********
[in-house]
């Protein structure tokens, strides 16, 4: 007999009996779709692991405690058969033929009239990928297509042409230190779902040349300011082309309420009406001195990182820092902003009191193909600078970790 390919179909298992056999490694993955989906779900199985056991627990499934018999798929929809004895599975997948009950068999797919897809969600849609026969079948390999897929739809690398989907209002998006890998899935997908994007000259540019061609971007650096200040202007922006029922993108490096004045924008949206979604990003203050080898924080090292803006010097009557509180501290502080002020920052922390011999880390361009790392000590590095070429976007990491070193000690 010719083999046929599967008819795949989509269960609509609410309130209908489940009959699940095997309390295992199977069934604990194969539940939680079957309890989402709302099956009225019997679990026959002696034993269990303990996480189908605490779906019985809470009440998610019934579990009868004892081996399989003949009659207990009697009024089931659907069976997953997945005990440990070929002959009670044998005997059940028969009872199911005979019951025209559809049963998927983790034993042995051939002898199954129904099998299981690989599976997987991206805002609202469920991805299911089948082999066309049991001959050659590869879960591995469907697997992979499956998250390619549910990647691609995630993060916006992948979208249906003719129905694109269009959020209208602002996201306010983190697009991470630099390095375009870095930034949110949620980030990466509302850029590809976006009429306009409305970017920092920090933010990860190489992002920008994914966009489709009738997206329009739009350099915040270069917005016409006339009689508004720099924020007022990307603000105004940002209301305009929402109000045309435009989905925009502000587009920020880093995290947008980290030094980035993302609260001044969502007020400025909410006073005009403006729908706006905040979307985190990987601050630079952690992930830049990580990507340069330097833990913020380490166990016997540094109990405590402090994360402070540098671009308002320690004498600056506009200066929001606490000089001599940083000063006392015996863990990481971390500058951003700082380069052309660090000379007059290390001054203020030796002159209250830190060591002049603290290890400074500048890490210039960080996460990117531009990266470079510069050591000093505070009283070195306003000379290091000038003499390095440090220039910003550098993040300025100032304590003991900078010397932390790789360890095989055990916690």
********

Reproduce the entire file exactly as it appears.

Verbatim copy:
[in-house]
């Protein structure tokens, strides 16, 4: 007999009996779709692991405690058969033929009239990928297509042409230190779902040349300011082309309420009406001195990182820092902003009191193909600078970790 390919179909298992056999490694993955989906779900199985056991627990499934018999798929929809004895599975997948009950068999797919897809969600849609026969079948390999897929739809690398989907209002998006890998899935997908994007000259540019061609971007650096200040202007922006029922993108490096004045924008949206979604990003203050080898924080090292803006010097009557509180501290502080002020920052922390011999880390361009790392000590590095070429976007990491070193000690 010719083999046929599967008819795949989509269960609509609410309130209908489940009959699940095997309390295992199977069934604990194969539940939680079957309890989402709302099956009225019997679990026959002696034993269990303990996480189908605490779906019985809470009440998610019934579990009868004892081996399989003949009659207990009697009024089931659907069976997953997945005990440990070929002959009670044998005997059940028969009872199911005979019951025209559809049963998927983790034993042995051939002898199954129904099998299981690989599976997987991206805002609202469920991805299911089948082999066309049991001959050659590869879960591995469907697997992979499956998250390619549910990647691609995630993060916006992948979208249906003719129905694109269009959020209208602002996201306010983190697009991470630099390095375009870095930034949110949620980030990466509302850029590809976006009429306009409305970017920092920090933010990860190489992002920008994914966009489709009738997206329009739009350099915040270069917005016409006339009689508004720099924020007022990307603000105004940002209301305009929402109000045309435009989905925009502000587009920020880093995290947008980290030094980035993302609260001044969502007020400025909410006073005009403006729908706006905040979307985190990987601050630079952690992930830049990580990507340069330097833990913020380490166990016997540094109990405590402090994360402070540098671009308002320690004498600056506009200066929001606490000089001599940083000063006392015996863990990481971390500058951003700082380069052309660090000379007059290390001054203020030796002159209250830190060591002049603290290890400074500048890490210039960080996460990117531009990266470079510069050591000093505070009283070195306003000379290091000038003499390095440090220039910003550098993040300025100032304590003991900078010397932390790789360890095989055990916690």